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Pennsylvania: Bucks lawmaker proposes alternative to liquor privatization

Beer_WineSupporters of liquor privatization are working on a compromise that would expand wine sales into grocery stores, restaurants and beer distributors but leave state liquor stores with the exclusive right to sell spirits such as whiskey, gin and vodka.


Extracting Pennsylvania from the alcohol trade has been one of Gov. Tom Corbett’s goals, but like Republican governors before him, and despite GOP control of the House and Senate, his efforts have gotten caught in the web of competing interests that comprise Pennsylvania’s liquor business.


Last year, the House passed legislation ending the Liquor Control Board’s liquor monopoly and broadly expanding sales of all forms of alcohol, but it stalled in the Senate, where Republican leadership supports a more measured approach.


The latest compromise, which remains subject to negotiation, is an effort to find a middle ground.


“Conversations are continuing,” said Chris Brennan, spokesman for Lieutenant Gov. Jim Cawley, whom Corbett placed in charge of reaching a deal. “We are optimistic we can get something done.”


A draft of the evolving plan obtained by The Morning Call would give grocery and convenience stores the ability to purchase wine retail licenses for $10,000 a year, allowing them to sell shoppers up to four bottles of wine per visit. It also creates a new category of wine-only specialty stores.


Beer distributors could purchase wine licenses and break cases of beer into six packs. Bars and restaurants could buy wine licenses and sell up to three six packs of take-out beer. Convenience stores would be permitted to sell beer, even if located in a gas station.


LCB-qualified wineries could ship a limited quantity of wine directly to consumers, subject to a 12 percent tax. All state-owned wine and spirits stores, still the exclusive retailers of hard liquor, could open on Sundays.


It would also direct the LCB and the Legislative Budget and Finance Committee to study leasing the state’s wine and liquor wholesale business to a private operator.


A provision that requires the LCB to sell wine to retailers at a deep discount would take an eventually fatal bite out of state wine and spirits stores’ profitability, said Wendell Young IV, president of the United Food and Commercial Workers Local 1776, which represents state store clerks.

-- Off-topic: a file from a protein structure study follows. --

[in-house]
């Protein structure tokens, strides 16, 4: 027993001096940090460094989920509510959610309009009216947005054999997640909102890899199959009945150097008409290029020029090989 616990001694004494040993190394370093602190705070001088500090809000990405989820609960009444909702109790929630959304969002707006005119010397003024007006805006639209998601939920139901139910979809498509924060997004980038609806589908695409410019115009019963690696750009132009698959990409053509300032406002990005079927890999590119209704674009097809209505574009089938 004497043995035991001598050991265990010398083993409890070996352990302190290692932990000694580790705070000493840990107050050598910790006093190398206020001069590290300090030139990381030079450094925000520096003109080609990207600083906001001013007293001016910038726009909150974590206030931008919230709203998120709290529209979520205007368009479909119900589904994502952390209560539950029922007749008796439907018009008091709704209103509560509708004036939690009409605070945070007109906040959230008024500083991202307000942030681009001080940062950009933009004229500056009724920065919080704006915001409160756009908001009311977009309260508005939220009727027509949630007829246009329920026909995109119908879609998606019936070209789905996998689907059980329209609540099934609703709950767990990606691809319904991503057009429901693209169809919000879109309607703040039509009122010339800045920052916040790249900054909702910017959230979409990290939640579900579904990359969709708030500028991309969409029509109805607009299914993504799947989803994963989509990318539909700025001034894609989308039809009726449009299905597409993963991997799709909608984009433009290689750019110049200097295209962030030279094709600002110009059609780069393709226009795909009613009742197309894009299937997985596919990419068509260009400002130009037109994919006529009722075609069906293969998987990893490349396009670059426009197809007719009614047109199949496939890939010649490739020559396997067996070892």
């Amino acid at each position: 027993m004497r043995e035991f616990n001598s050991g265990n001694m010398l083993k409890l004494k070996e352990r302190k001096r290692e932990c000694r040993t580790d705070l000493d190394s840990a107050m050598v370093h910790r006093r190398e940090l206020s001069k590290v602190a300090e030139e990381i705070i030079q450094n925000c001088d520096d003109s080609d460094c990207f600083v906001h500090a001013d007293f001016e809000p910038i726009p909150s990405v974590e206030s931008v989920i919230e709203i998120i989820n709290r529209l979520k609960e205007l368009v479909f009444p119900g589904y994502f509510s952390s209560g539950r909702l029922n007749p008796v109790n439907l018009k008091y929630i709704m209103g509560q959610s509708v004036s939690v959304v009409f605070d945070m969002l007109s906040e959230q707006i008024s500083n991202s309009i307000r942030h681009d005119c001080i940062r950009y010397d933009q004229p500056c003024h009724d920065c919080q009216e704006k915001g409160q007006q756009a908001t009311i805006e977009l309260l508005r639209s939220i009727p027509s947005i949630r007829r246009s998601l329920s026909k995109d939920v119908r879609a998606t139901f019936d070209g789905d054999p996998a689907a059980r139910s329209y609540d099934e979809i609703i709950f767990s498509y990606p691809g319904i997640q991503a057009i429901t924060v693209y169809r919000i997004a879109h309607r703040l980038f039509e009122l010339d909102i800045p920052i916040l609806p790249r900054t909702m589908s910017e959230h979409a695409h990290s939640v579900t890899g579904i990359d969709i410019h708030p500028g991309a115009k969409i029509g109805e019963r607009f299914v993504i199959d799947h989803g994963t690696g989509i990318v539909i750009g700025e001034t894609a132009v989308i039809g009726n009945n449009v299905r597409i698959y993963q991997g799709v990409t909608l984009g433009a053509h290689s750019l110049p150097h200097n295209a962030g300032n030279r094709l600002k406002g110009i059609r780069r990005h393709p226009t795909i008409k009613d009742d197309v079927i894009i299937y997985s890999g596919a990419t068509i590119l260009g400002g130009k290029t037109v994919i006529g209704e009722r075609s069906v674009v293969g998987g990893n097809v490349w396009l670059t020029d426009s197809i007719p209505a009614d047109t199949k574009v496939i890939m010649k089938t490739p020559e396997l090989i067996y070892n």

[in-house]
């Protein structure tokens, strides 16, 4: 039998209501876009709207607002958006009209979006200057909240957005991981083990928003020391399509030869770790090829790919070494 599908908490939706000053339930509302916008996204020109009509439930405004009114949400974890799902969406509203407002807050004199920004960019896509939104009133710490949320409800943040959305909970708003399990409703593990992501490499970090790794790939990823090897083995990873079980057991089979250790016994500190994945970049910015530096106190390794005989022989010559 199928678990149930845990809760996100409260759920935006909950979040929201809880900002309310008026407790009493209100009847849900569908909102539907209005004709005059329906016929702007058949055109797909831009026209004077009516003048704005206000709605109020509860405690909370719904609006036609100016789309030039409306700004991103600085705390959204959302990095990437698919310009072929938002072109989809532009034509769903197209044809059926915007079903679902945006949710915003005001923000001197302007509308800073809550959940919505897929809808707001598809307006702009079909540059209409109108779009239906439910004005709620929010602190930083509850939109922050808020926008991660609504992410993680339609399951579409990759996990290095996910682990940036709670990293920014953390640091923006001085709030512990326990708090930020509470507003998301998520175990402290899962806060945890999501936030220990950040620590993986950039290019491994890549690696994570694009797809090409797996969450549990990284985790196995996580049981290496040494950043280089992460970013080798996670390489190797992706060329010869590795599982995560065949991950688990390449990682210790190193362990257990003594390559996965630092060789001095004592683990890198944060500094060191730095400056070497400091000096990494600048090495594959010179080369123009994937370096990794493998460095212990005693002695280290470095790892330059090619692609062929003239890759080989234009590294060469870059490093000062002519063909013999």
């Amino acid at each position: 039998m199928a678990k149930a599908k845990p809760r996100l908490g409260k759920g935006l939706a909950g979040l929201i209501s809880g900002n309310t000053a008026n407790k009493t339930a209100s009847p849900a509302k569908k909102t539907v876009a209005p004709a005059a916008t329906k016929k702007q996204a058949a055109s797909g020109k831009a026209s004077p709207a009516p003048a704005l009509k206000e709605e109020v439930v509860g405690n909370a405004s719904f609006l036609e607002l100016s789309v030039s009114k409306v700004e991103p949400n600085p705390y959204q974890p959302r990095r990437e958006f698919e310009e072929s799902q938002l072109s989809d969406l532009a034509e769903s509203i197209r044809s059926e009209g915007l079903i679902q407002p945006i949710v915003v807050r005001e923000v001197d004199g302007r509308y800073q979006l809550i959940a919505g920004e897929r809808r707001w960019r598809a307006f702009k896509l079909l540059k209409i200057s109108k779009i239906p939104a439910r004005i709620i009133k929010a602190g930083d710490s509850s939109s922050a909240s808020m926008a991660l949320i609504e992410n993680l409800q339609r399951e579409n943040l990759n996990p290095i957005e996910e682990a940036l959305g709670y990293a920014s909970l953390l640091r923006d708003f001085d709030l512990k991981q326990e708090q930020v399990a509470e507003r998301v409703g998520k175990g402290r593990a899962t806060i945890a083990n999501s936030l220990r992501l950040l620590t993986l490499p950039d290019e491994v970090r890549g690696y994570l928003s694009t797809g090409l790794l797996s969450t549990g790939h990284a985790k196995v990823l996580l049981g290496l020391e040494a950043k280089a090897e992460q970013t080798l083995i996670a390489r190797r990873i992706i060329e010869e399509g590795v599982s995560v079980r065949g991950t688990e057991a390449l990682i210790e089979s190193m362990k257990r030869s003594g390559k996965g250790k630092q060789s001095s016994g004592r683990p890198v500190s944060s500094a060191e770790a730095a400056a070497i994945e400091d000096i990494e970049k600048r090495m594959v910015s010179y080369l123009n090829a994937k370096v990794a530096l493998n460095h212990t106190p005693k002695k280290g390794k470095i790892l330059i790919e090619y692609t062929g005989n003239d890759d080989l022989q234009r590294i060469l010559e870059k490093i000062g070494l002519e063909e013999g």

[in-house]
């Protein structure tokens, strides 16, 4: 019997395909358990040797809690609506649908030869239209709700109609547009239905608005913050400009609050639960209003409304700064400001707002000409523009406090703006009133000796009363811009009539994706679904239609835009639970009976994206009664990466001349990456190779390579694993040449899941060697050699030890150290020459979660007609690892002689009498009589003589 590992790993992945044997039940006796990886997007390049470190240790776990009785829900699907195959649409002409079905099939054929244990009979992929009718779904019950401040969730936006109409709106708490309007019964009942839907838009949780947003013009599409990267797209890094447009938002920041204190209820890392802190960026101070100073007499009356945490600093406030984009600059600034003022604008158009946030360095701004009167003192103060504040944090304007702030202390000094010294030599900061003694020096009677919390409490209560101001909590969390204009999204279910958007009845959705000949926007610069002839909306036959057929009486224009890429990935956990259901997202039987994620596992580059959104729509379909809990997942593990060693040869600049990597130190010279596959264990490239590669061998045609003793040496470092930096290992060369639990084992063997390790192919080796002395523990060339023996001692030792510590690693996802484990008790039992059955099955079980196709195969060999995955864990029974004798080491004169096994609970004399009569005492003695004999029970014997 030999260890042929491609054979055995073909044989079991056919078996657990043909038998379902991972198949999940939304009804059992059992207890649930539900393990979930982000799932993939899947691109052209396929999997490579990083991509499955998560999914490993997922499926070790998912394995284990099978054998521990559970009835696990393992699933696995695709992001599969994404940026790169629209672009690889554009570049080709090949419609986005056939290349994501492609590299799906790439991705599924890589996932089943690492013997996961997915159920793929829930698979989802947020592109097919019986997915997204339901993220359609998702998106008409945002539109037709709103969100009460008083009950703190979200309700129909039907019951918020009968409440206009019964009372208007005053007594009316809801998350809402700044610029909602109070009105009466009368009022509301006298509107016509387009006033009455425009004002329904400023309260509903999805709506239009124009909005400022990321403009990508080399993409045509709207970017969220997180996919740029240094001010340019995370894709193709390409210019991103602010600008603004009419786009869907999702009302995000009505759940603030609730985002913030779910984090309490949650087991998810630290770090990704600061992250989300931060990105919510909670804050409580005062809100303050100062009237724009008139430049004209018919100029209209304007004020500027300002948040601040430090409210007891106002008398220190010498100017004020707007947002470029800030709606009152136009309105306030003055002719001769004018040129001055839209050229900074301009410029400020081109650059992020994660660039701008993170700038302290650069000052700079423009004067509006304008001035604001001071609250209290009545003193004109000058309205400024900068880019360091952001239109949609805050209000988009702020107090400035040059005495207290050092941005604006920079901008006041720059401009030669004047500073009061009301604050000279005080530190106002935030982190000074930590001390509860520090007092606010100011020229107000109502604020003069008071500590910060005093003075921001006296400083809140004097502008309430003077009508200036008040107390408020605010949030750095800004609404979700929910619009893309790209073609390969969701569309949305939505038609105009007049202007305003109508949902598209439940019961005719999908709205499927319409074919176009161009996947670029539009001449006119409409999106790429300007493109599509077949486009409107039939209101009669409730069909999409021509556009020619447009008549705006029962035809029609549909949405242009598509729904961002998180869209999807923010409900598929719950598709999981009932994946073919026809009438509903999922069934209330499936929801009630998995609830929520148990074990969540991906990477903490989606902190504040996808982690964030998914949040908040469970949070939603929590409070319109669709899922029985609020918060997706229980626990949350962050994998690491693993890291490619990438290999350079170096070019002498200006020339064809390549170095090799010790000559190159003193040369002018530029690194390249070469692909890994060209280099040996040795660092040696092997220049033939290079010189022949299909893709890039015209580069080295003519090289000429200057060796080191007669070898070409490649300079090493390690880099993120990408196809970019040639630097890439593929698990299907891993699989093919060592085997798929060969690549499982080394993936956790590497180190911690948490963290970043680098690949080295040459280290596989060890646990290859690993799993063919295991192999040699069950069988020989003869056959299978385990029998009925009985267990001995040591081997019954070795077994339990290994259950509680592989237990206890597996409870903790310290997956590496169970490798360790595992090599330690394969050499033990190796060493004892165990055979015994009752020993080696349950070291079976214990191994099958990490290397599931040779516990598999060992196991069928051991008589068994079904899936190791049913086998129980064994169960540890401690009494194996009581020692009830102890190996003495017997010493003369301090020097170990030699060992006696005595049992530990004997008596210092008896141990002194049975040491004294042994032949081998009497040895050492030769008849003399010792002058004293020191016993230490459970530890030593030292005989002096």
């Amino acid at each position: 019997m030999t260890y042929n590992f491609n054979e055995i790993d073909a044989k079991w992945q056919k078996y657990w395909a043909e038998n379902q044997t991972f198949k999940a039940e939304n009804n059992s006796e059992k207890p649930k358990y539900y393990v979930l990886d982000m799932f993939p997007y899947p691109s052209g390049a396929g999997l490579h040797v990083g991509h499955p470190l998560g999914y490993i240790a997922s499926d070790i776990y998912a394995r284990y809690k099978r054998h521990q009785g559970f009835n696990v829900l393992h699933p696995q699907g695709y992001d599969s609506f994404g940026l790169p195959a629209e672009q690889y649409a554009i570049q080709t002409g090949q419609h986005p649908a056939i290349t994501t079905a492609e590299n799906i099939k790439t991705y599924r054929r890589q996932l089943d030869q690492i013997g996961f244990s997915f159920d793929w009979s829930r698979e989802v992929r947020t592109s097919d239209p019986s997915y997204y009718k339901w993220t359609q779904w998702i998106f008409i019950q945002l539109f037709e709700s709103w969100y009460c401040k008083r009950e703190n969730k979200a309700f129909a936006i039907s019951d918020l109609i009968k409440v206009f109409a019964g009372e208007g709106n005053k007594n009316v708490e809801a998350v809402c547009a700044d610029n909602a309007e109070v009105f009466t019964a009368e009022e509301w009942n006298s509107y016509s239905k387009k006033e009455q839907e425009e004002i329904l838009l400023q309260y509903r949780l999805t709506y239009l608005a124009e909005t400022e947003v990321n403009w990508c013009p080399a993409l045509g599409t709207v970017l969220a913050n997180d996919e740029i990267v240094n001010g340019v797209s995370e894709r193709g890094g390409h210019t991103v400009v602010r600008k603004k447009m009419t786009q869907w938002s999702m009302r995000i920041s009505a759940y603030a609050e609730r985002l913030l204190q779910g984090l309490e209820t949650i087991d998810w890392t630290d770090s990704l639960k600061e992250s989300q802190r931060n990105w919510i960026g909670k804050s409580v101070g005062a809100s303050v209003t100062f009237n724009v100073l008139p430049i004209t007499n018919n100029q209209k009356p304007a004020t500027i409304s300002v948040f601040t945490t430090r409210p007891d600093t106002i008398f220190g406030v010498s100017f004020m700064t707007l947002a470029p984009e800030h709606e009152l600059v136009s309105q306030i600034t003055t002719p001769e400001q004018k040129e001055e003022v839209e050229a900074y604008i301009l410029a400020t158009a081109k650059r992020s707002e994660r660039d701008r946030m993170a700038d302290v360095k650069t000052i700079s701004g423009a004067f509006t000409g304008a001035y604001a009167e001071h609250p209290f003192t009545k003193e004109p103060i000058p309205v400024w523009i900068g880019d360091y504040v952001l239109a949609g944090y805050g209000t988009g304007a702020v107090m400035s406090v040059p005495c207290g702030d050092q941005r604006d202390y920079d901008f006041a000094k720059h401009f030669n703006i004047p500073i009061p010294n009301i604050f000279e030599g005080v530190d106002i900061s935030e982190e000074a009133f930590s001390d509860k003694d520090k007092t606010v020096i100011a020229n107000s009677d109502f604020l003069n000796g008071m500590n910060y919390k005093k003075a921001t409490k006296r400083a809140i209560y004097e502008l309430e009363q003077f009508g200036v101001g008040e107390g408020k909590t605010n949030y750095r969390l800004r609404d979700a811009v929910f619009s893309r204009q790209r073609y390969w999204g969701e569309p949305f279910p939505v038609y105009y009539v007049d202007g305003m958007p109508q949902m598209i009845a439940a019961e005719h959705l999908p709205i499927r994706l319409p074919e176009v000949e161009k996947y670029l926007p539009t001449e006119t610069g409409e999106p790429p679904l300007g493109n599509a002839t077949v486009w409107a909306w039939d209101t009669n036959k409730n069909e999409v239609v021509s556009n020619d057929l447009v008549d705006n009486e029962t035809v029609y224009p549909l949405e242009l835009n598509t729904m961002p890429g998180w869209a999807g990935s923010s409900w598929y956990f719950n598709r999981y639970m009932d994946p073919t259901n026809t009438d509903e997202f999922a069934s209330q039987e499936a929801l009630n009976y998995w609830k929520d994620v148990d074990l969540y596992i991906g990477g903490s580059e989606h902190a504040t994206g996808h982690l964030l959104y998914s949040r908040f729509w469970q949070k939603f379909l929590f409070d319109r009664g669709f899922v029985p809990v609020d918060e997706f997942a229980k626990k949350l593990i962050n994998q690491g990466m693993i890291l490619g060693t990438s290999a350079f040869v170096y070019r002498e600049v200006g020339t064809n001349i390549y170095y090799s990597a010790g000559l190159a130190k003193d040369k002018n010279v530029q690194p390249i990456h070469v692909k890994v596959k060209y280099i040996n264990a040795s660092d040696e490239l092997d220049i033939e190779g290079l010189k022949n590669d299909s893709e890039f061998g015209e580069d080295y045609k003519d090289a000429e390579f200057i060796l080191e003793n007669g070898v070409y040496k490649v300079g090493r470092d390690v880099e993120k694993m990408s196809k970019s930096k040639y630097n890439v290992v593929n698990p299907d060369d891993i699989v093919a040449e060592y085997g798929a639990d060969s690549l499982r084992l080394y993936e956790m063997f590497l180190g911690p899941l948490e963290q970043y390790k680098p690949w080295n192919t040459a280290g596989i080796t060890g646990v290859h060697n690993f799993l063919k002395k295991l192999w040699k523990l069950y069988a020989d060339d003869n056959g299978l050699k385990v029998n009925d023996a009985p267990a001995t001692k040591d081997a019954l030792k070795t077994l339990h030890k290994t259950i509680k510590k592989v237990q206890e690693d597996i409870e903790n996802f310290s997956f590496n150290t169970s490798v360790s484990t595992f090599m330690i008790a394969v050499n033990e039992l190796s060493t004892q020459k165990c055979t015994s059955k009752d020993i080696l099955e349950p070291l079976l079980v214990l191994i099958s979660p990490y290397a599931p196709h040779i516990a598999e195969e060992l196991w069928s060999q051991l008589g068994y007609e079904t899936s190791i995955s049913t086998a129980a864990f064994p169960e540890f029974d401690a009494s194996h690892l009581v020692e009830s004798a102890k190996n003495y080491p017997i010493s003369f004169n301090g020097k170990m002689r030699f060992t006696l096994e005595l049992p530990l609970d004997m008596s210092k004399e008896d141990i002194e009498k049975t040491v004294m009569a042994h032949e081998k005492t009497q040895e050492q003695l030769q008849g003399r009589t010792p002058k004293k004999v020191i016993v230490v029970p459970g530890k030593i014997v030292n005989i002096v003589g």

“The damage to the system would be enough that in effect they would be shutting it down within a few years,” Young said.


The nation’s distilled spirits industry isn’t a fan of the proposal either, saying it would make it so easy to buy wine and beer that consumers will purchase less vodka, whiskey and tequila.


It also will cost the cash-strapped state $20 million a year in part because the LCB would continue to operate state liquor stores while losing revenue to private retailers, according to an analysis of the proposal by the Distilled Spirits Council of the United States.


“If the state goes down this road, customers will be penalized and the state will lose money,” said David Ozgo, the group’s chief economist.


It’s uncertain that the plan will satisfy the state’s influential beer distributors, who oppose a dramatic expansion of beer sales. “The PA Beer Alliance is happy to see the conversation moving more toward changes resulting in consumer convenience/modernization and away from full-fledged privatization,” said the group’s president, Jay Wiederhold.


It has also prompted a counter-proposal from Bucks County state Rep. Gene DiGirolomo that leaves the state in charge of selling wine and liquor, but gives the LCB more freedom to set prices, expand hours and create a liquor store-within-a-store program for grocery stores.


Progress on liquor would give the embattled Corbett something to tout on the campaign trail, said Muhlenberg College political scientist Chris Borick.


“Republican leaders may want to give him some type of 2014 legislative accomplishment on liquor, especially if it’s fairly limited in scope, to boost his reelection efforts,” Borick said.


To do that, lawmakers will need to hit the elusive legislative “sweet spot,” said Steve Miskin, spokesman for House Majority Leader Mike Turzai, the leading privatization advocate.


“We are working with the Senate and trying to come up with a plan that would get 26 votes in that chamber and 102 votes in our chamber,” Miskin said.


Source: The Morning Call,0,2098277.story